NEDERLAND, Colo. — On Eldora’s snow-covered slopes, in the mountains west of Boulder, patrollers know what it takes to keep skiers and snowboarders safe. Now, they’re learning what it takes to unionize.
Eldora’s Ski Patrol team is the latest to join Colorado’s growing movement to give resort workers more say over their pay and working conditions.
“It is just really exciting to carve out our own tiny, little slice of the labor movement in America this year,” said Nick Lansing, an Eldora ski patroller helping lead the union efforts.
Over the last couple of years, the number of Colorado ski resort workers in a union has almost doubled. Seven resorts across the state — Aspen-Snowmass, Breckenridge, Crested Butte, Loveland, Purgatory, Steamboat Springs and Telluride — are already unionized, mostly through the United Professional Ski Patrols of America union.
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As Eldora's patrollers push to join them, Lansing said he and his coworkers hope to dispel “ski bum” stereotypes holding them back.
“When people think of ski patrollers, they think of people who get to ski the powder first and are maybe avoiding a real career,” Lansing said. “But in reality, we are medical professionals who care a lot about our jobs.”
Lansing is a trained Emergency Medical Technician. "We have all sorts of avalanche control certifications. We have EMTs, paramedics, even doctors,” he said.
“Overall, we're responsible for the safety of the guests on the mountain in every way, shape and form,” Lansing said. That includes jobs like maintaining the slopes, mitigating avalanches and providing aid and medical care to skiers or snowboarders who get hurt on the mountain.
“If anything goes wrong when you're out on a ski trip, we're the ones who take care of that, have your back and get you down the mountain as safely as possible,” he said.
But ski patrollers aren’t getting compensated enough to stick around from season to season in mountain areas where the cost of living is rising, Lansing said. He sees that as a safety concern.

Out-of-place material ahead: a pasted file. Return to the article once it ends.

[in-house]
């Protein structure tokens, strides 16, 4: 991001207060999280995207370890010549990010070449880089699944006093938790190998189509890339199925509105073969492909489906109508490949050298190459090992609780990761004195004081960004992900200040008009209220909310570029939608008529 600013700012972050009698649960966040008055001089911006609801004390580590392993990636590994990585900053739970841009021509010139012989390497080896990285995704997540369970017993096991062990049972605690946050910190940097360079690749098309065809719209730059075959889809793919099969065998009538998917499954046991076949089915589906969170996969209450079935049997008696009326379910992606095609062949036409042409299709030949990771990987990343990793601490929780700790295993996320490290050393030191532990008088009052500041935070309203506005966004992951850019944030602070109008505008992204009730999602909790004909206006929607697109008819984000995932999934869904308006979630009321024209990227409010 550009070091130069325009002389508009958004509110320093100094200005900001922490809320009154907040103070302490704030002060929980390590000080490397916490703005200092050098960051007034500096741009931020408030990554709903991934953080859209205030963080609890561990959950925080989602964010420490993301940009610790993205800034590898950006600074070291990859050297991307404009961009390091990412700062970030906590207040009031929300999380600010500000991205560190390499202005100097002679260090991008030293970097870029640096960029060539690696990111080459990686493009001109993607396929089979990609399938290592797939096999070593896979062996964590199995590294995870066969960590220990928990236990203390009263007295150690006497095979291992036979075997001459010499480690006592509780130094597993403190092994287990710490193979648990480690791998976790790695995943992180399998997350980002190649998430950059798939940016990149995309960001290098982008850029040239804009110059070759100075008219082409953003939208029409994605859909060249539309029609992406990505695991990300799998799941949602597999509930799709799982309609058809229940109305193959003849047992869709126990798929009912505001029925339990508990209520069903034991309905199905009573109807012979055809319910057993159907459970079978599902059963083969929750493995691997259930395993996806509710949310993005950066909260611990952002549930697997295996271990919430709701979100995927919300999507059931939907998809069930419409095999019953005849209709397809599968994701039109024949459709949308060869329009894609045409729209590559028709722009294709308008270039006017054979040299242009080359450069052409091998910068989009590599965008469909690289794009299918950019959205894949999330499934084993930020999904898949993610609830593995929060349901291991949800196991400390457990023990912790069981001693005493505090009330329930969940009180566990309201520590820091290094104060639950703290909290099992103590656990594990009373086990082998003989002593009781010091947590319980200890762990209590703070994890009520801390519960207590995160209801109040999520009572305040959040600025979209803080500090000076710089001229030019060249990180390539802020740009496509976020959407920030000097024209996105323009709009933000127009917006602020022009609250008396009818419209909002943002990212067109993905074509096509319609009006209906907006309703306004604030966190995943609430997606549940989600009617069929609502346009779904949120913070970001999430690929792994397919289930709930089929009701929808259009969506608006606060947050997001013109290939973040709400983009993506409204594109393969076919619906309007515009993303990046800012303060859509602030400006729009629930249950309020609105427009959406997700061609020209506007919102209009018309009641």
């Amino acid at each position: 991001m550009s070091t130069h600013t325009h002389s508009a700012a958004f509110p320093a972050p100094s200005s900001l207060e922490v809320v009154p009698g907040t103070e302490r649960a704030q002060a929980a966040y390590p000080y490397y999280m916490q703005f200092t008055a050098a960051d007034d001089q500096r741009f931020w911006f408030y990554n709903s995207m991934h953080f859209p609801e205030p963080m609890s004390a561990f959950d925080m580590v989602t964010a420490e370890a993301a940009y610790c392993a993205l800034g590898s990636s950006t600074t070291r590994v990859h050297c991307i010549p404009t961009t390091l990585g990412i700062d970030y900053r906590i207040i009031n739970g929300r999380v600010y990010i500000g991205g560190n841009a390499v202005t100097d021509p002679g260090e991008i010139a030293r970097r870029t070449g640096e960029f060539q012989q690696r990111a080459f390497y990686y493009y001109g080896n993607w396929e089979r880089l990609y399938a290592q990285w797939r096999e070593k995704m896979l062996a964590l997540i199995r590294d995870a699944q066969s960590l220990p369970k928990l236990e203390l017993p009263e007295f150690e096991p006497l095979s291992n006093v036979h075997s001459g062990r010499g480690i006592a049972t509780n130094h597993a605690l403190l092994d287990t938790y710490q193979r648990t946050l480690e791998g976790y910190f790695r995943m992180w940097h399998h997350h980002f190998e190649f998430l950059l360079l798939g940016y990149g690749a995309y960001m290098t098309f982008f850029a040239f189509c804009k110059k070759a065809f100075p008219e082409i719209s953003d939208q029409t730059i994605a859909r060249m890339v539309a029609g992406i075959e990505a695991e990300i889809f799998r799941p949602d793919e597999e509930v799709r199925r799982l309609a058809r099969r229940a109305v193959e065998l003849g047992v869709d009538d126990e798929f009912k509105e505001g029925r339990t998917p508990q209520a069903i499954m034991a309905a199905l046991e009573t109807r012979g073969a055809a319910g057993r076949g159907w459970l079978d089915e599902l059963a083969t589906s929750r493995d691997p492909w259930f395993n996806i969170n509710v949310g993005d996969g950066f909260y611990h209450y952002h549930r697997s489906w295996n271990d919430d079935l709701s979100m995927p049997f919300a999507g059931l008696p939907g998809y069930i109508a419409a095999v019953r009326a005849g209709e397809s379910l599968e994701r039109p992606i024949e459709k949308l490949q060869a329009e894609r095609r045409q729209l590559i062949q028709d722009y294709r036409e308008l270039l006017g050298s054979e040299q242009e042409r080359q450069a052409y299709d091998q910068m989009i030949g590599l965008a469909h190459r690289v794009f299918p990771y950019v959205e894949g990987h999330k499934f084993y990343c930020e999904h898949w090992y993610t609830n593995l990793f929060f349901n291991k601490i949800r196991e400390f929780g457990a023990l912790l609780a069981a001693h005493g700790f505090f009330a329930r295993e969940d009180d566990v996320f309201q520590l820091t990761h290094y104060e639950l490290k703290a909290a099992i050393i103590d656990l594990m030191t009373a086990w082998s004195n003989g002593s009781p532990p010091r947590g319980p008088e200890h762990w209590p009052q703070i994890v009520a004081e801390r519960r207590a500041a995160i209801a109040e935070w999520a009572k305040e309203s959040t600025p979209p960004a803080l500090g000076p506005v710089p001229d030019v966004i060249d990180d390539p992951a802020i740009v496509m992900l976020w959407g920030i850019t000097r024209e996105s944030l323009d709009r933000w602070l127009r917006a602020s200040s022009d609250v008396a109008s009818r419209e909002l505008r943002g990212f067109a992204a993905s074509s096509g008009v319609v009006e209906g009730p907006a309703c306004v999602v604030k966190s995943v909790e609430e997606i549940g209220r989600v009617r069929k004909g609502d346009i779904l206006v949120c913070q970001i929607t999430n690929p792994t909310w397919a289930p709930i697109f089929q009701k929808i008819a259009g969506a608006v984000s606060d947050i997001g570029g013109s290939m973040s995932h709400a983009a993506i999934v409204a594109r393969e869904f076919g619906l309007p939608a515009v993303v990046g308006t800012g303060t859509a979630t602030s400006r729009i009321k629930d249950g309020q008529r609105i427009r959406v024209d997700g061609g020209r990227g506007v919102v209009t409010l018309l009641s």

Even with medical training and mountain safety certifications, “it's just not plug and play” when you work on a different mountain, he said. “That institutional knowledge, and those years of experience, are just absolutely paramount towards keeping guests safe on the mountain.”
Lansing said Eldora’s ski patrollers hope to secure better pay, safer working conditions and more incentives to keep working at the same resort over the years.
“It's just so important that we're getting compensated fairly for our skilled labor,” he said.
Eldora’s ski patrollers started their union push ahead of this ski season. But Lansing said the process has been slow. The National Labor Review Board is currently deciding when to schedule their union election date. If Eldora’s ski patrollers win the union vote, they would start contract negotiations with their corporate owner, Powdr, which also owns the ski resort at Copper Mountain.
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So far, Lansing said “there certainly has been resistance at the corporate level, and it has been challenging and frustrating to navigate.”
An Eldora spokesperson told Denver7 the company doesn’t “believe a union would benefit” its employees or guests. But safety is Eldora's “top priority” and the resort is "committed to treating all of its employees with respect and dignity and to providing them with excellent benefits, optimum working conditions, and competitive wages.”
While Eldora’s ski patrol team is concerned about staff turnover — Lansing said roughly 75% of the resort’s full-time patrollers have been working there for less than three years — the resort’s spokesperson said, “turnover is quite low.”
At Eldora this season, 85% of patrollers are returning after working there at least once before, the spokesperson said. The company also said their pay is competitive – at $19 per hour for new hires, “with a bump to $20.50 within about four weeks upon completion of paid pre-season training.” Patrollers also get pay increases based on their certifications and experience.
But Lansing said ski patrollers are seeking more than just traditional compensation. They want incentives to stay from year to year, increased safety measures and improvements to the facilities where they work. They are also asking for changes to their overtime threshold, which currently kicks in after 56 hours of work. Lansing said the overtime issue is a big one because of "the wear and tear that this job takes on the body.”
As Eldora’s ski patrollers wait for a chance to vote on their union, Lansing said the months-long legal process hasn’t discouraged them.
“It really blows you away how powerful your voices can be collectively versus when you're left to advocate on your own behalf,” he said.